How might this impact on clinical practice?

  • Our findings underscore the need for lifelong surveillance of male and female MYBPC3 mutation carriers, and identifying factors that modify disease expression and drive phenotypic progression.


Hypertrophic cardiomyopathy (HCM) is a genetically heterogeneous disorder with highly variable clinical expression. Although most HCM mutations occur in two cardiac sarcomere protein genes, MHY7 (encoding β-myosin heavy chain) and MYBPC3 (encoding myosin-binding protein C), specific pathogenic variants are usually unique to one or a few families. The small numbers of individuals with identical HCM mutations, the great diversity in background genotypes and the substantial phenotypic heterogeneity has limited the ability to determine the impact of genotype on phenotype and clinical outcomes. Studying populations with founder mutations helps address some of these challenges, but to date, only a few analyses have systematically described HCM phenotypes caused by founder mutations in at-risk relatives.1 2

We previously reported an Icelandic MYBPC3 founder mutation, c.927-2A>G, that was introduced ~500 years ago and has an estimated population prevalence of 0.36%. This single mutation is responsible for >90% of sarcomeric HCM in Iceland,3 a geographically isolated country with a relatively homogeneous population. Here, we explored the inheritance and clinical consequences of the Icelandic MYBPC3 founder mutation in 60 HCM probands and 225 first-degree relatives. Because the prevalence of the Icelandic variant is higher than that seen in other single founder variants,1 4–7 it provides a valuable opportunity to explore associations between genotype and clinical phenotype at a larger scale.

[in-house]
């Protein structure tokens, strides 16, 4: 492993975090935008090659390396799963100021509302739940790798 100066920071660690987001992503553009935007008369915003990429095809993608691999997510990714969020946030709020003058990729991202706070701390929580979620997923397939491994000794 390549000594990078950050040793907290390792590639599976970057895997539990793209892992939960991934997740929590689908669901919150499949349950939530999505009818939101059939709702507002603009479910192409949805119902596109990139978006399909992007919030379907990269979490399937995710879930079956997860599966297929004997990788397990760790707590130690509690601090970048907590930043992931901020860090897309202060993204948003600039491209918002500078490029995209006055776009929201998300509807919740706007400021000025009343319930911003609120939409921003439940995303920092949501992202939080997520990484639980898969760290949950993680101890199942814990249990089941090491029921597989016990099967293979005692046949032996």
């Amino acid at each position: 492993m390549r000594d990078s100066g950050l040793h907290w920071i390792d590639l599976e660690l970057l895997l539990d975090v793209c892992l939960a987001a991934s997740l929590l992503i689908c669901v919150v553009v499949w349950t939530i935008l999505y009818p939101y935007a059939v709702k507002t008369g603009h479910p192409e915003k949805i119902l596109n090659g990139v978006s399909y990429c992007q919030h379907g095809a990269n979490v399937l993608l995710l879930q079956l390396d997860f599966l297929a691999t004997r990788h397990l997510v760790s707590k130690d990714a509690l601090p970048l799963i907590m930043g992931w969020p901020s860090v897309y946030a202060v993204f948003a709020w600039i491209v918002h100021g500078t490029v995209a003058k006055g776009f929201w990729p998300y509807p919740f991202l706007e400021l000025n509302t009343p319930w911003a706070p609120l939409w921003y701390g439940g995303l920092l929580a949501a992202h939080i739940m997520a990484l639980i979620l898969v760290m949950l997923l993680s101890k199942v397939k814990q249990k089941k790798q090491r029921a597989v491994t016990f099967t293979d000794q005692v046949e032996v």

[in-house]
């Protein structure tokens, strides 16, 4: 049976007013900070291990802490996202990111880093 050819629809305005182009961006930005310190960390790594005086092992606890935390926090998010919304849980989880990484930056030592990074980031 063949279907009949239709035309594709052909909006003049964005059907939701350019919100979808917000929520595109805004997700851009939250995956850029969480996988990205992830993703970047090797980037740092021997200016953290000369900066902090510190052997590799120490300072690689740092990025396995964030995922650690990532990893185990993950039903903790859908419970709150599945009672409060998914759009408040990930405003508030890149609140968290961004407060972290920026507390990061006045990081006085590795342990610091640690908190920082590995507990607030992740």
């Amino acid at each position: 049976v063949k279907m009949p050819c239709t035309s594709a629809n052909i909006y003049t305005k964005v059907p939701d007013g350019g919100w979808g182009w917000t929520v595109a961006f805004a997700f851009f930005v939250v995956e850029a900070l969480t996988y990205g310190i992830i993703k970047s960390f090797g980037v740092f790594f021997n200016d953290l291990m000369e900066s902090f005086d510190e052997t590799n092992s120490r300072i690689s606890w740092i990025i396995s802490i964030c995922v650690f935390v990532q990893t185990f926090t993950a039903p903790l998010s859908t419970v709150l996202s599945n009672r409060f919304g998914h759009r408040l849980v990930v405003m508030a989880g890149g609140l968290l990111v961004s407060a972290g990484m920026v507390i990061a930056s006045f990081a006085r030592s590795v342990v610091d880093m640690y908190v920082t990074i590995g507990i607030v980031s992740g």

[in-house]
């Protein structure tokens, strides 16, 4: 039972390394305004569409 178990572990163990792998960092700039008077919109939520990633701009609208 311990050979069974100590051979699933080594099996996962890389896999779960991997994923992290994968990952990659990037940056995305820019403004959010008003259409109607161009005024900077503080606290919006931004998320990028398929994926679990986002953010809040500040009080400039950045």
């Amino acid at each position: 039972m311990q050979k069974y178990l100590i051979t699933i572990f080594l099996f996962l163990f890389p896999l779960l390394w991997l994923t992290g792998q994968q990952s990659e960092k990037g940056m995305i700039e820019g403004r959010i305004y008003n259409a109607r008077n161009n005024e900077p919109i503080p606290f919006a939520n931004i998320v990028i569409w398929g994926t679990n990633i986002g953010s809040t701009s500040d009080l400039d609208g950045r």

Study design and population

This study used a cross-sectional observational cohort design. HCM probands had a previously established HCM diagnosis and were found to carry the MYBPC3 c.927-2A>G founder mutation through a nationwide genetic study of HCM in Iceland.3 deCODE Genetics genealogical database was used to identify all first-degree relatives. None of the relatives were previously diagnosed with HCM. Relatives were grouped according to genotype and the presence or absence of left ventricular hypertrophy (LVH; defined as a LV wall thickness (LVWT) ≥12 mm in adults or a z-score of ≥2 in children) as follows: mutation carrier with LVH (G+/LVH+), mutation carrier without LVH (G+/LVH−) and healthy mutation-negative (unaffected).

Participants underwent study visit between November 2012 and June 2014, including assessment of medical history and heart failure symptoms (New York Heart Association functional class), blood pressure, ECG and standardised echocardiography. Blood was drawn for genetic analysis and serum biomarker analysis. Subjects with known hypertension, cardiovascular disease other than HCM or medical conditions associated with increased collagen turnover were excluded. All investigators were blinded to the subjects’ clinical and genetic status. This study complied with the Declaration of Helsinki and was approved by the National Bioethics Committee of Iceland and the Icelandic Data Protection Authority. Informed consent was obtained from all participants, and parental consent was obtained for participants under 18 years of age.

Genetic analysis

Genomic DNA, extracted from whole-blood samples, was obtained from all relatives and genotyped to determine the presence or absence of the MYBPC3 c.927-2A>G mutation, as previously described.3